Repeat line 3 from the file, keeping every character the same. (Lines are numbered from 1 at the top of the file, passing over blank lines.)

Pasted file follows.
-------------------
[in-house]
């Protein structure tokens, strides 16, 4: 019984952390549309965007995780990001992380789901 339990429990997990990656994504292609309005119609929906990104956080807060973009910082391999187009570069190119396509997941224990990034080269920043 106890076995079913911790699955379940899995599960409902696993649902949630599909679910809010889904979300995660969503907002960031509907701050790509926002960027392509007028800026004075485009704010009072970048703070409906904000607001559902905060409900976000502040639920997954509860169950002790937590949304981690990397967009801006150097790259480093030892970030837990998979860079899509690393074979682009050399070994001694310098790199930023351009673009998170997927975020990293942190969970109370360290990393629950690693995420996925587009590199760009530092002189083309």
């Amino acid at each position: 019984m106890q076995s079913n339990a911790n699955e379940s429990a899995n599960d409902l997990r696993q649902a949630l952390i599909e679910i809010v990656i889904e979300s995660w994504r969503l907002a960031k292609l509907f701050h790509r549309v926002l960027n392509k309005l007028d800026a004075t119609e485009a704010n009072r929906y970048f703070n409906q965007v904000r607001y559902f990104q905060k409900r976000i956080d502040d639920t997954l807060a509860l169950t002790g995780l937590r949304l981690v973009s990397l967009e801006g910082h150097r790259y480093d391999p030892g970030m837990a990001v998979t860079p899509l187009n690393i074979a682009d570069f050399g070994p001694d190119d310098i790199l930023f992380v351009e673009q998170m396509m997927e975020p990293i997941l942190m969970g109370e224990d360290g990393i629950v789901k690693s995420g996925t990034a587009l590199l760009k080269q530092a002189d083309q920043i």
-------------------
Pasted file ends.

């Amino acid at each position: 019984m106890q076995s079913n339990a911790n699955e379940s429990a899995n599960d409902l997990r696993q649902a949630l952390i599909e679910i809010v990656i889904e979300s995660w994504r969503l907002a960031k292609l509907f701050h790509r549309v926002l960027n392509k309005l007028d800026a004075t119609e485009a704010n009072r929906y970048f703070n409906q965007v904000r607001y559902f990104q905060k409900r976000i956080d502040d639920t997954l807060a509860l169950t002790g995780l937590r949304l981690v973009s990397l967009e801006g910082h150097r790259y480093d391999p030892g970030m837990a990001v998979t860079p899509l187009n690393i074979a682009d570069f050399g070994p001694d190119d310098i790199l930023f992380v351009e673009q998170m396509m997927e975020p990293i997941l942190m969970g109370e224990d360290g990393i629950v789901k690693s995420g996925t990034a587009l590199l760009k080269q530092a002189d083309q920043i």